Personal Injury Cases: Moving on to Better Things

5 Things To Know About Getting A Marriage Annulment

Divorce isn't the only way to dissolve a marriage. In some cases, an annulment, which voids out a marriage as though it didn't occur, is the better option. 

1. Annulment Reasons Vary By State

One must qualify for an annulment, and there are only a few allowable reasons which vary depending on where you live. Common annulment reasons include but are not necessarily limited to the following: an underage person, bigamy, abuse, failure to consummate, fraud and misrepresentation, or mental incompetence. Generally, only the married parties can seek an annulment except in the case of an underage person where a parent or legal guardian may be able to initiate proceedings. 

2. Custody Arrangements Are Still Available

It's a common misconception that annulment isn't an option if there are children involved. The good news is that a judge can still make custody and child support rulings in the case of annulment in many states. Although an annulment voids the marriage, it doesn't void responsibility for either parent. Fathers will not automatically lose custody just because a marriage is annulled.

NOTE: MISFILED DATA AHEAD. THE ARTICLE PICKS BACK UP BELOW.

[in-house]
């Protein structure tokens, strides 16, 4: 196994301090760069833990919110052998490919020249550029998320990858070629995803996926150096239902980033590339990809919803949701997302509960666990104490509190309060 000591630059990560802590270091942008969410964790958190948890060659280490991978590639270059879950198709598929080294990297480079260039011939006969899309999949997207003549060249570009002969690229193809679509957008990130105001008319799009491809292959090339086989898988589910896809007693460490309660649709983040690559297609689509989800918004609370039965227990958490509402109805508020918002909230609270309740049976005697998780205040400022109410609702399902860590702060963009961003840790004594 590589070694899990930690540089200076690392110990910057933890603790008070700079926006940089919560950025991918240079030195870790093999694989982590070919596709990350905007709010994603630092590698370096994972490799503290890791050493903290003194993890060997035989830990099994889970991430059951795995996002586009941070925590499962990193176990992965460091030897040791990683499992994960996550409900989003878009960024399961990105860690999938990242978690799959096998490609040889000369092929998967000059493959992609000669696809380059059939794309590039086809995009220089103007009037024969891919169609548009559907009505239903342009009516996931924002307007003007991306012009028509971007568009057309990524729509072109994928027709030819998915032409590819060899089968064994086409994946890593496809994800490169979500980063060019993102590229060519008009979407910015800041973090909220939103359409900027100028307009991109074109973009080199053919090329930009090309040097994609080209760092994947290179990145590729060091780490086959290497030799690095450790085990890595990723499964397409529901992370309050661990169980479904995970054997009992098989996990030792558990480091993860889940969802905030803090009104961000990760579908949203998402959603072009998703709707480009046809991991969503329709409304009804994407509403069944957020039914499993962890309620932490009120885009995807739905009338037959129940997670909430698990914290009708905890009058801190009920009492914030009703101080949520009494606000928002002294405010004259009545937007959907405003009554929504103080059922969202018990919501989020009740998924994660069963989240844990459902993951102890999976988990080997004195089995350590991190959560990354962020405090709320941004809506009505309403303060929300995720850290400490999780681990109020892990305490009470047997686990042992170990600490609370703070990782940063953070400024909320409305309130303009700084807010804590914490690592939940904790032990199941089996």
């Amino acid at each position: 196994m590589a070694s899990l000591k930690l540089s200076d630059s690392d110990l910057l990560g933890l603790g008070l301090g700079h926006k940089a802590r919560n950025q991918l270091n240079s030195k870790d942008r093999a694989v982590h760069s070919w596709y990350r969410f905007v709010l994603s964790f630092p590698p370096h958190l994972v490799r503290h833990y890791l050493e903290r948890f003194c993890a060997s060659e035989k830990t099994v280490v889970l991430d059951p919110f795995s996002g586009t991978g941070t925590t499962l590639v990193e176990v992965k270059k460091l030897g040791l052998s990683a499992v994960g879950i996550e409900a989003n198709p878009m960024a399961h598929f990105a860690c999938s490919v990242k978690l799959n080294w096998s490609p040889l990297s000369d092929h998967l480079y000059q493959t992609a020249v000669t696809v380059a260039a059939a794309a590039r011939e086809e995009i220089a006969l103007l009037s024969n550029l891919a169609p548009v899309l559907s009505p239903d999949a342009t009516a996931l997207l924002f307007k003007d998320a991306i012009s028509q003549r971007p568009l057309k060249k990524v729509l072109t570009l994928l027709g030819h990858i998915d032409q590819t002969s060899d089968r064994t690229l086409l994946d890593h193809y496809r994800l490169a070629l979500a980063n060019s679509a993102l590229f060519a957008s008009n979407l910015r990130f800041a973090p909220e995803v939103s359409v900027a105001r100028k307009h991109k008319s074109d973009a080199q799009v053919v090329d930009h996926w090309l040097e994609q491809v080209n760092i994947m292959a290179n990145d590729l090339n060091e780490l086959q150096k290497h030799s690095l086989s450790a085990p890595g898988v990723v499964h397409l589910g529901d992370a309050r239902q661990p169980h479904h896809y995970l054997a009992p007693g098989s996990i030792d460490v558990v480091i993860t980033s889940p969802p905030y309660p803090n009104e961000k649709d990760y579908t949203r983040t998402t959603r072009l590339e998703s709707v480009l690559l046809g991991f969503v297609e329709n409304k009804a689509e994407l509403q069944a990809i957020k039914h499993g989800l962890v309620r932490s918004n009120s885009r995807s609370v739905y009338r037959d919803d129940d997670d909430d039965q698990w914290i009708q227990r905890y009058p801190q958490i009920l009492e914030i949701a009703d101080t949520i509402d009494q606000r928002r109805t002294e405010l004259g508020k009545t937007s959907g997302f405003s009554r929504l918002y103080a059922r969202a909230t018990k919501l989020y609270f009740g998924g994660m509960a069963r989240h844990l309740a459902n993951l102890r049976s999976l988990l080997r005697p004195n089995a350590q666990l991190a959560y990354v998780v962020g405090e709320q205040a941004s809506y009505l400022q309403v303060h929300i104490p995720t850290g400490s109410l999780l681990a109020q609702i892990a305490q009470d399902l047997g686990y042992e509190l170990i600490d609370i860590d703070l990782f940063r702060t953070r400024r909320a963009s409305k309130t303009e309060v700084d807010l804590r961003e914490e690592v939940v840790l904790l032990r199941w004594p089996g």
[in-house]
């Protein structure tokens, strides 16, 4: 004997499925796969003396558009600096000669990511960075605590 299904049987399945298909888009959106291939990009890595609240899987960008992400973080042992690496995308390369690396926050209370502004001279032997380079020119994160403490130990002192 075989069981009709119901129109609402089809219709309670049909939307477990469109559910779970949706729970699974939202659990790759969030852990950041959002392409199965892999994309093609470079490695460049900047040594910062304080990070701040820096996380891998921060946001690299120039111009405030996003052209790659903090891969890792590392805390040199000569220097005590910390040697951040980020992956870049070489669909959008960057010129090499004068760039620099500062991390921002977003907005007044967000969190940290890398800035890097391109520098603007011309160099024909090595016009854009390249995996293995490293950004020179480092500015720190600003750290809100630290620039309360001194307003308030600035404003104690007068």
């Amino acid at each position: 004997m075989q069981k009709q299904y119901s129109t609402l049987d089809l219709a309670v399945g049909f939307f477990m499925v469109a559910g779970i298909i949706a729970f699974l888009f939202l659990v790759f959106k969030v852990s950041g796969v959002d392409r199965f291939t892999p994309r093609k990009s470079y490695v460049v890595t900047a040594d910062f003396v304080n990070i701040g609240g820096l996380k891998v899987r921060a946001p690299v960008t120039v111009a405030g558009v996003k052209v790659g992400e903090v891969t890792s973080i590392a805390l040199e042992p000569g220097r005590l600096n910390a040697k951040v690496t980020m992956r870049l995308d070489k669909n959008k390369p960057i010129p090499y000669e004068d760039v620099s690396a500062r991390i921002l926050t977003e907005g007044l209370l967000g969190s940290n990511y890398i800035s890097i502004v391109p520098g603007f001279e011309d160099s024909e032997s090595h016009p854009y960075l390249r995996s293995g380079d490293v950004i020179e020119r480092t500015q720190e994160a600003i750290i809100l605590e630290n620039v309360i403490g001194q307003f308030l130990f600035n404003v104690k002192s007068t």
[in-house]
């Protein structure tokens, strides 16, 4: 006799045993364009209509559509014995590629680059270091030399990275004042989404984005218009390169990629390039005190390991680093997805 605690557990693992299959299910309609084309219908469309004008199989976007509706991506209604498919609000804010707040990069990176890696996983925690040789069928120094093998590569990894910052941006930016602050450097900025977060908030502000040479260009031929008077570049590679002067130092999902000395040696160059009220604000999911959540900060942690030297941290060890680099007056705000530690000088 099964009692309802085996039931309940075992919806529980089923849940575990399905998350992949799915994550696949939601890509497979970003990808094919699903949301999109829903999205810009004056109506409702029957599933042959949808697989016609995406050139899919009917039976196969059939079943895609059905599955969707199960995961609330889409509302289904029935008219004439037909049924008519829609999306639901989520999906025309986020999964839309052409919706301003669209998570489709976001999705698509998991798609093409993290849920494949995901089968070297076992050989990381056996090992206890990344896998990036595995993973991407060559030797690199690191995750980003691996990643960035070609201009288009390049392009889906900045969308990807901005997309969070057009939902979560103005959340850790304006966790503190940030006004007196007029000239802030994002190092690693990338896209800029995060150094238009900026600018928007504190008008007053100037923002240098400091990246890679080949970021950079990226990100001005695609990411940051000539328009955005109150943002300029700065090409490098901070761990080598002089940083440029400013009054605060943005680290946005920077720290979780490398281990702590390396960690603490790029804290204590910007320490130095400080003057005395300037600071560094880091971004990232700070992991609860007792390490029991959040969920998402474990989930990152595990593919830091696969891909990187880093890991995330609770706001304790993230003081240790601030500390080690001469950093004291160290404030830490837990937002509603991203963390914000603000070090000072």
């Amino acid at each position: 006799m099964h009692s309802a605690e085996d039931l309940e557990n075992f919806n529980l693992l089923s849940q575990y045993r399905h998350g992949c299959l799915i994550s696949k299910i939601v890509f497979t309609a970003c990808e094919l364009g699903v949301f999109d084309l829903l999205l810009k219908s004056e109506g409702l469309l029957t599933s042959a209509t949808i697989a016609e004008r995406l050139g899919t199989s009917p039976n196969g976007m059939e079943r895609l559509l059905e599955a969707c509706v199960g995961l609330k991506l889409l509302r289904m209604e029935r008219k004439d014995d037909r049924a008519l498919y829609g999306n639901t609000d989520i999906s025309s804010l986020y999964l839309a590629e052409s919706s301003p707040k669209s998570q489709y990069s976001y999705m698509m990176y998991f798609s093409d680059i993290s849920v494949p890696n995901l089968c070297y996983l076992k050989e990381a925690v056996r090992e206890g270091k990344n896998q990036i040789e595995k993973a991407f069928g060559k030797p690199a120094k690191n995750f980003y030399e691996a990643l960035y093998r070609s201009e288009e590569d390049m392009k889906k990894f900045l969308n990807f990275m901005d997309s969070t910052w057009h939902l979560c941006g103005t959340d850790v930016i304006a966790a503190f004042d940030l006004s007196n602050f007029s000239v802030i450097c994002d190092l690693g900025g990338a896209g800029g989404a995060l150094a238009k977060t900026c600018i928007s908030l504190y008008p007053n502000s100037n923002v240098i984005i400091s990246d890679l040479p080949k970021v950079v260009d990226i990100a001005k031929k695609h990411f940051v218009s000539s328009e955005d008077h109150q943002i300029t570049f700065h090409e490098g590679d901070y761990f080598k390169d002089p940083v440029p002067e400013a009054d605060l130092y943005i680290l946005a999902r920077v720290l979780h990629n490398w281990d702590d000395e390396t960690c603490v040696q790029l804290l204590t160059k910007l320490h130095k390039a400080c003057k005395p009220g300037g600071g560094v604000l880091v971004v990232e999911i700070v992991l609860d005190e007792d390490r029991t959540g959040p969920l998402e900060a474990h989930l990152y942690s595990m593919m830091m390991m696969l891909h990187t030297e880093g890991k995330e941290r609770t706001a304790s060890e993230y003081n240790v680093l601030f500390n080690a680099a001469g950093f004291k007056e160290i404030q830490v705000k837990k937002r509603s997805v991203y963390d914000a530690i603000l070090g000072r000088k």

3. Spousal Support Isn't Guaranteed 

Unlike a divorce where one can also sue for spousal support or alimony, this often isn't the case with an annulment. Since the marriage is technically voided as though it didn't occur, any financial responsibilities for the former spouse are also annulled at this time. If alimony is needed by either spouse, then an annulment is not the course of action to take. Seek a divorce instead. 

4. Property and Debt Division Will Occur

Annulments won't mitigate the shared responsibilities that were undertaken during the relationship. The marriage may be void, but debts, finances, and property ownership are not. The judge will divide property, financial assets, and debts between the two parties. If you and your former partner are in agreement, you can submit your own property division paperwork to the court for approval. Just keep in mind that the judge can make adjustments to the agreement if they see a reason to do so.

5. Burden of Proof Is Necessary

In some ways, an annulment is similar to an at-fault divorce because you will have to show proof that the relationship qualifies to be annulled. The type of required proof depends on the reason for the annulment. For example, a birth certificate would be necessary for an annulment sought on grounds that one party in the marriage was underage at the time of marriage. 

Contact a divorce lawyer or family attorney if you need more assistance.